Term Paper: Public Corruption and Its Effect

Pages: 2 (679 words)  ·  Style: APA  ·  Bibliography Sources: 3  ·  Level: College Senior  ·  Topic: Business - Ethics  ·  Buy This Paper

SAMPLE EXCERPT:

[. . .] TI notes, "Gift-giving is part of negotiating and relationship building in some parts of the world. But cultural relativism ends where the Swiss bank account enters the scene. It is a matter of degree: there are limits in all cultures beyond which an action becomes corrupt and unacceptable" (Editors, 2009). As noted, gift-giving, when it results in bribery or coercion, is still a form of corruption, but there are certainly degrees where it can be acceptable, and degrees where it cannot. There is a great difference between giving a gift of a bottle of wine or a fine cigar in return for consideration and review of a project, to giving money or gifts for extreme financial reward or gain. A culture that traditionally gives gifts for certain items is not bound to be corrupt, but there must be lines that gift-giving does not cross.

Unscrupulous officials could use gift-giving traditions as a basis for their own economic gain, by giving favors and other considerations to those who give the "biggest" or "best" gifts. This takes advantage of people who can afford the best gifts, but it also takes advantage of the other people that are paying the officials' salaries and seeing nothing in return. As they become more corrupt, they require more or bigger bribes, taking advantage of the situation and those that can afford to continue giving lavish gifts. To counter this, "Emphasis must thus be placed on preventing corruption by tackling the root causes that give rise to it through undertaking economic, political and institutional reforms" (Myint, 2000, p. 56). Countries that want to control corruption must weed out unscrupulous public figures, and create rules and reforms that discourage corruption and encourage trust and fairness in their public officials, or their countries will never survive and thrive.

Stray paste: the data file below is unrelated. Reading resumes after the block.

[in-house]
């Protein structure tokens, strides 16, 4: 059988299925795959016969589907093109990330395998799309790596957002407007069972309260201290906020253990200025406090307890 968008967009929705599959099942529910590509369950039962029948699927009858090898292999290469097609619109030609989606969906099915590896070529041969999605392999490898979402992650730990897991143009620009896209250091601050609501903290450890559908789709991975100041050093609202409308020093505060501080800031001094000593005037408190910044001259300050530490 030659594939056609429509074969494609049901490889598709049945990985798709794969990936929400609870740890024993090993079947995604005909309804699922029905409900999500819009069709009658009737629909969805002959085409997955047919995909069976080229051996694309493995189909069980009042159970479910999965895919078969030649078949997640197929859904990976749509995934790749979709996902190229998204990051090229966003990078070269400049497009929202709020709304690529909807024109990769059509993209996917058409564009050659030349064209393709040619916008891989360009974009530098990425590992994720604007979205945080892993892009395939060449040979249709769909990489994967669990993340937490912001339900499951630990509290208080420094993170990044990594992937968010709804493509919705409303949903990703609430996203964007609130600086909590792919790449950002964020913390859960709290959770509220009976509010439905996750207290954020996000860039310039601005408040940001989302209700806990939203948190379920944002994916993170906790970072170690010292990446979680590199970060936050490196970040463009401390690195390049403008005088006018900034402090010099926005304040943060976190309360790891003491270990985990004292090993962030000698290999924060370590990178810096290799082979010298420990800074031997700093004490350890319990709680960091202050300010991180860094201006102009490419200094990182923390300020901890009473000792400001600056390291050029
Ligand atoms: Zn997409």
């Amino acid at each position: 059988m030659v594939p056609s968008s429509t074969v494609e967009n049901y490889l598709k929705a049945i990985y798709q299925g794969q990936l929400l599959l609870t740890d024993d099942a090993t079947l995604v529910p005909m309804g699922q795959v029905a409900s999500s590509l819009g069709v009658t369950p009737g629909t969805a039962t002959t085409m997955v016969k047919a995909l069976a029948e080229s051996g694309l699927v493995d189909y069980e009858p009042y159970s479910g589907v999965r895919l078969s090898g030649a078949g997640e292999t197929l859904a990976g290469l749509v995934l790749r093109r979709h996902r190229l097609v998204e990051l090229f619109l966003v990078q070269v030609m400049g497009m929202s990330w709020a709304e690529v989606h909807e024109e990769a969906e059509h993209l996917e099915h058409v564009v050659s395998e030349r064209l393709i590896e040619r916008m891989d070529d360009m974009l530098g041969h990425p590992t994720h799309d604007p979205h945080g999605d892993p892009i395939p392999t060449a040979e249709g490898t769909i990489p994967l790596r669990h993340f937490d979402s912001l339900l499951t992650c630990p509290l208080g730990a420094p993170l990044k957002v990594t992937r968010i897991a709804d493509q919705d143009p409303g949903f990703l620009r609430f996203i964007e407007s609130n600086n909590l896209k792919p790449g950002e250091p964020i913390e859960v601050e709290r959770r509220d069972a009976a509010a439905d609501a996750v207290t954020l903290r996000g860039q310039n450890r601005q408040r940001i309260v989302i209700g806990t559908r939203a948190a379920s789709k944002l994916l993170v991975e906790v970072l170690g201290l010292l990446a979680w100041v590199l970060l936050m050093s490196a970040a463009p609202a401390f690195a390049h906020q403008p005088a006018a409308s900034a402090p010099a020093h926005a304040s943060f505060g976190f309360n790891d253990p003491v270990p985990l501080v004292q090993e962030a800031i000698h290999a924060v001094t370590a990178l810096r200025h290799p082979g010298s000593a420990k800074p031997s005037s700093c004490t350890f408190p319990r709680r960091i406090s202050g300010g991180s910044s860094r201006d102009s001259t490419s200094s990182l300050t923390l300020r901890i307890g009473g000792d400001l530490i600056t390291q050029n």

References

Editors. (2009). Corruption FAQs. Retrieved 10 August 2009 from the Transparency International Web site: http://www.transparency.org/news_room/faq/corruption_faq.

Myint, U. (2000). Corruption: causes, consequences, and cures. Asia-Pacific Development Journal. 7 (2). 33-58.

Spector, B.I. (Ed.). (2005). Fighting corruption in developing countries:… [END OF PREVIEW]

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